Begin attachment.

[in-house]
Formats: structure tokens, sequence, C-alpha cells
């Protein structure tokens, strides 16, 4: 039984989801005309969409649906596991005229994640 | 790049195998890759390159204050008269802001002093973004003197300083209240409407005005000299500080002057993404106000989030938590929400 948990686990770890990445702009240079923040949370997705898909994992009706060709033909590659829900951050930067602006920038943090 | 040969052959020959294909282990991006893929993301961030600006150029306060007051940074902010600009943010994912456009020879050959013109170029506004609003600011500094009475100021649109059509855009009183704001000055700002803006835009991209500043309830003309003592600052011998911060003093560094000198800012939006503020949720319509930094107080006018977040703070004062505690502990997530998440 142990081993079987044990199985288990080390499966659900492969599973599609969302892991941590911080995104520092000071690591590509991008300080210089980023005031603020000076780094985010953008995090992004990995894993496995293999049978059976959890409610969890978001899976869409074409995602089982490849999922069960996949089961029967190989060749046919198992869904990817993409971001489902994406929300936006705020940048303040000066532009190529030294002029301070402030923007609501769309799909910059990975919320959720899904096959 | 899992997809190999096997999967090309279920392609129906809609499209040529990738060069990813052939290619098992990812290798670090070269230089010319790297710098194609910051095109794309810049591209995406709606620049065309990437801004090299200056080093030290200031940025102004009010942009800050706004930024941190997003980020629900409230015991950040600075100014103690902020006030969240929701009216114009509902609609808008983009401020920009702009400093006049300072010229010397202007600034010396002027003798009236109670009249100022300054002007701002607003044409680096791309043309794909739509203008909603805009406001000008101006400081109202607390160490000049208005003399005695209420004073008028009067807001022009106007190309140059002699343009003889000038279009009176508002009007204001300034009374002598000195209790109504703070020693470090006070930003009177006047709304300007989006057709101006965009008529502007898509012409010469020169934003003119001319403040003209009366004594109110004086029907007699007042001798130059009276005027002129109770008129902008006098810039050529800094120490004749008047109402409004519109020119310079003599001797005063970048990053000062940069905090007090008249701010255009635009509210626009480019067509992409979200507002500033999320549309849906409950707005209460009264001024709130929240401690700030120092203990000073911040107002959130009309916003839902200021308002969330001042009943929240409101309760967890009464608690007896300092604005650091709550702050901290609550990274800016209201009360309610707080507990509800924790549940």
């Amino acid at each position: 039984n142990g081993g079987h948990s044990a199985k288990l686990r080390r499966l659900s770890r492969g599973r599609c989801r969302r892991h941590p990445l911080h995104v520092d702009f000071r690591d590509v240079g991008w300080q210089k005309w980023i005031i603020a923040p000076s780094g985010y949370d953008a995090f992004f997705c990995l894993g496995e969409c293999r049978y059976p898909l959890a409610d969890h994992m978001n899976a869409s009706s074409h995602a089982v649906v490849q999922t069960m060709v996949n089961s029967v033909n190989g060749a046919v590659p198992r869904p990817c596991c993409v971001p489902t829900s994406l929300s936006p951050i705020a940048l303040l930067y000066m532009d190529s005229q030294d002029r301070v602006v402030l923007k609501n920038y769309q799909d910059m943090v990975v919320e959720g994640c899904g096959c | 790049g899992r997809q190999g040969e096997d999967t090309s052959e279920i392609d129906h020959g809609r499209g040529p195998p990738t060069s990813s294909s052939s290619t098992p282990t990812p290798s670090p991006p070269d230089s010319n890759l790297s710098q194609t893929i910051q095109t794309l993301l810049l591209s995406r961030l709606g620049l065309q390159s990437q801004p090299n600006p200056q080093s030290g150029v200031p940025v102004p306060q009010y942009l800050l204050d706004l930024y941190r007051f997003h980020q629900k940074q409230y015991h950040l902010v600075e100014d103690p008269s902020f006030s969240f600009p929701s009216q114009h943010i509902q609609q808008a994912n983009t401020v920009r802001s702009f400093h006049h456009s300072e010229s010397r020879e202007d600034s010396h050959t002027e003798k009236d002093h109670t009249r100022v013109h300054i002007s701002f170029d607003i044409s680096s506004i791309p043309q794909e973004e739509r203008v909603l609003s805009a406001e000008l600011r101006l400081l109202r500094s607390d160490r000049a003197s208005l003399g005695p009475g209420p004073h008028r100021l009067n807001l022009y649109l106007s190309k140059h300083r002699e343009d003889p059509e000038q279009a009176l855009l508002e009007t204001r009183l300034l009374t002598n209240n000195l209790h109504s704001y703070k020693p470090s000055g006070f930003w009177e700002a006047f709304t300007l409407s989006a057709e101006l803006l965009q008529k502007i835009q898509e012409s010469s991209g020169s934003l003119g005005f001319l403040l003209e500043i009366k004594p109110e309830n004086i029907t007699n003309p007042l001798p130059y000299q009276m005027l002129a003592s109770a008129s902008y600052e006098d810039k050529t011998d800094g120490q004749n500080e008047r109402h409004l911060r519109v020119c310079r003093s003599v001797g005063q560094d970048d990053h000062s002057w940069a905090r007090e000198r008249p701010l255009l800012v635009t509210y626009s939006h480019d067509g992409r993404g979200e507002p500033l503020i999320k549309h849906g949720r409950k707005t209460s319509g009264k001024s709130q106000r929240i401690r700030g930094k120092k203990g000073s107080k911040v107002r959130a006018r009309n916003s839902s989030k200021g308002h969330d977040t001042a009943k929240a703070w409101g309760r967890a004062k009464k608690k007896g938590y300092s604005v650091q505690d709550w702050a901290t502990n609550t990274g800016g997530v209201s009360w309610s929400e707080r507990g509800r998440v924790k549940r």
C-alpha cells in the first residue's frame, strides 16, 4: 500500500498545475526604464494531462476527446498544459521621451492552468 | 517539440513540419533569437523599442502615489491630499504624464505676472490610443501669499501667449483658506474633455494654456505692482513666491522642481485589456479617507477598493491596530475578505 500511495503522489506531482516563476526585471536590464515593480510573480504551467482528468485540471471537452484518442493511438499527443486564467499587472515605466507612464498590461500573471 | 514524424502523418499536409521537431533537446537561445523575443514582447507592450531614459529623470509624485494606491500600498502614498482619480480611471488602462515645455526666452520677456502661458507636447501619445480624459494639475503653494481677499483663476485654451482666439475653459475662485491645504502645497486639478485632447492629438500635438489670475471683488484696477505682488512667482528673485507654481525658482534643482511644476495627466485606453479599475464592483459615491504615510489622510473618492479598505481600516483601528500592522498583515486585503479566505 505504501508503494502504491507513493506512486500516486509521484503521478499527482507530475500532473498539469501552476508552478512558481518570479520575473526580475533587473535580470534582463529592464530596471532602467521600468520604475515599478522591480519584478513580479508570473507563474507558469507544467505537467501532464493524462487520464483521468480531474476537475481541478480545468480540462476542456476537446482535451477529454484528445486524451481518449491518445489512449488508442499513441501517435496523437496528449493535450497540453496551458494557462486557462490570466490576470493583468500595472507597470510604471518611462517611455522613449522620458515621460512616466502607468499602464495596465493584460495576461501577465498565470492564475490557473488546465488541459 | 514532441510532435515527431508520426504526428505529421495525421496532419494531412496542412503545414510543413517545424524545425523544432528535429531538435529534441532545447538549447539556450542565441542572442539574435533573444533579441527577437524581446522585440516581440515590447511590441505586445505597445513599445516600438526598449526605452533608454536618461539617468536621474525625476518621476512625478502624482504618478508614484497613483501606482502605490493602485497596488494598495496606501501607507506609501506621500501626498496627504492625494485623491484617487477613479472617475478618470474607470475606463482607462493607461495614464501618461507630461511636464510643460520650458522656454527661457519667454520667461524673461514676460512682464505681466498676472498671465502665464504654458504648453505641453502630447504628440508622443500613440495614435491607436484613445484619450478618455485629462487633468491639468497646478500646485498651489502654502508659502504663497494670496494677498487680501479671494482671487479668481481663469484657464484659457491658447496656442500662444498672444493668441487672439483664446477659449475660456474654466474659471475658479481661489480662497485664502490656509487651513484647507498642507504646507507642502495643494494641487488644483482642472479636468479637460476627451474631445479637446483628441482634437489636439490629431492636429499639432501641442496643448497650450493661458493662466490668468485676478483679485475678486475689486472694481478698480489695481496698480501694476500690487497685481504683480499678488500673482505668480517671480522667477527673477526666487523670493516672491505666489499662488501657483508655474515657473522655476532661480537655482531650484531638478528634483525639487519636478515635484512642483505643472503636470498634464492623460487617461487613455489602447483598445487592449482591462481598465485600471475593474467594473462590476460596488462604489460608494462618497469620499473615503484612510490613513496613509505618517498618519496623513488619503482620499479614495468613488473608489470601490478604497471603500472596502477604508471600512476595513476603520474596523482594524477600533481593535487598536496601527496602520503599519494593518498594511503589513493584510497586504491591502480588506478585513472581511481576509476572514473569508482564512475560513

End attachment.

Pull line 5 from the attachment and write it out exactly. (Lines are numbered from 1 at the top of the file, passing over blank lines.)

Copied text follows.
C-alpha cells in the first residue's frame, strides 16, 4: 500500500498545475526604464494531462476527446498544459521621451492552468 | 517539440513540419533569437523599442502615489491630499504624464505676472490610443501669499501667449483658506474633455494654456505692482513666491522642481485589456479617507477598493491596530475578505 500511495503522489506531482516563476526585471536590464515593480510573480504551467482528468485540471471537452484518442493511438499527443486564467499587472515605466507612464498590461500573471 | 514524424502523418499536409521537431533537446537561445523575443514582447507592450531614459529623470509624485494606491500600498502614498482619480480611471488602462515645455526666452520677456502661458507636447501619445480624459494639475503653494481677499483663476485654451482666439475653459475662485491645504502645497486639478485632447492629438500635438489670475471683488484696477505682488512667482528673485507654481525658482534643482511644476495627466485606453479599475464592483459615491504615510489622510473618492479598505481600516483601528500592522498583515486585503479566505 505504501508503494502504491507513493506512486500516486509521484503521478499527482507530475500532473498539469501552476508552478512558481518570479520575473526580475533587473535580470534582463529592464530596471532602467521600468520604475515599478522591480519584478513580479508570473507563474507558469507544467505537467501532464493524462487520464483521468480531474476537475481541478480545468480540462476542456476537446482535451477529454484528445486524451481518449491518445489512449488508442499513441501517435496523437496528449493535450497540453496551458494557462486557462490570466490576470493583468500595472507597470510604471518611462517611455522613449522620458515621460512616466502607468499602464495596465493584460495576461501577465498565470492564475490557473488546465488541459 | 514532441510532435515527431508520426504526428505529421495525421496532419494531412496542412503545414510543413517545424524545425523544432528535429531538435529534441532545447538549447539556450542565441542572442539574435533573444533579441527577437524581446522585440516581440515590447511590441505586445505597445513599445516600438526598449526605452533608454536618461539617468536621474525625476518621476512625478502624482504618478508614484497613483501606482502605490493602485497596488494598495496606501501607507506609501506621500501626498496627504492625494485623491484617487477613479472617475478618470474607470475606463482607462493607461495614464501618461507630461511636464510643460520650458522656454527661457519667454520667461524673461514676460512682464505681466498676472498671465502665464504654458504648453505641453502630447504628440508622443500613440495614435491607436484613445484619450478618455485629462487633468491639468497646478500646485498651489502654502508659502504663497494670496494677498487680501479671494482671487479668481481663469484657464484659457491658447496656442500662444498672444493668441487672439483664446477659449475660456474654466474659471475658479481661489480662497485664502490656509487651513484647507498642507504646507507642502495643494494641487488644483482642472479636468479637460476627451474631445479637446483628441482634437489636439490629431492636429499639432501641442496643448497650450493661458493662466490668468485676478483679485475678486475689486472694481478698480489695481496698480501694476500690487497685481504683480499678488500673482505668480517671480522667477527673477526666487523670493516672491505666489499662488501657483508655474515657473522655476532661480537655482531650484531638478528634483525639487519636478515635484512642483505643472503636470498634464492623460487617461487613455489602447483598445487592449482591462481598465485600471475593474467594473462590476460596488462604489460608494462618497469620499473615503484612510490613513496613509505618517498618519496623513488619503482620499479614495468613488473608489470601490478604497471603500472596502477604508471600512476595513476603520474596523482594524477600533481593535487598536496601527496602520503599519494593518498594511503589513493584510497586504491591502480588506478585513472581511481576509476572514473569508482564512475560513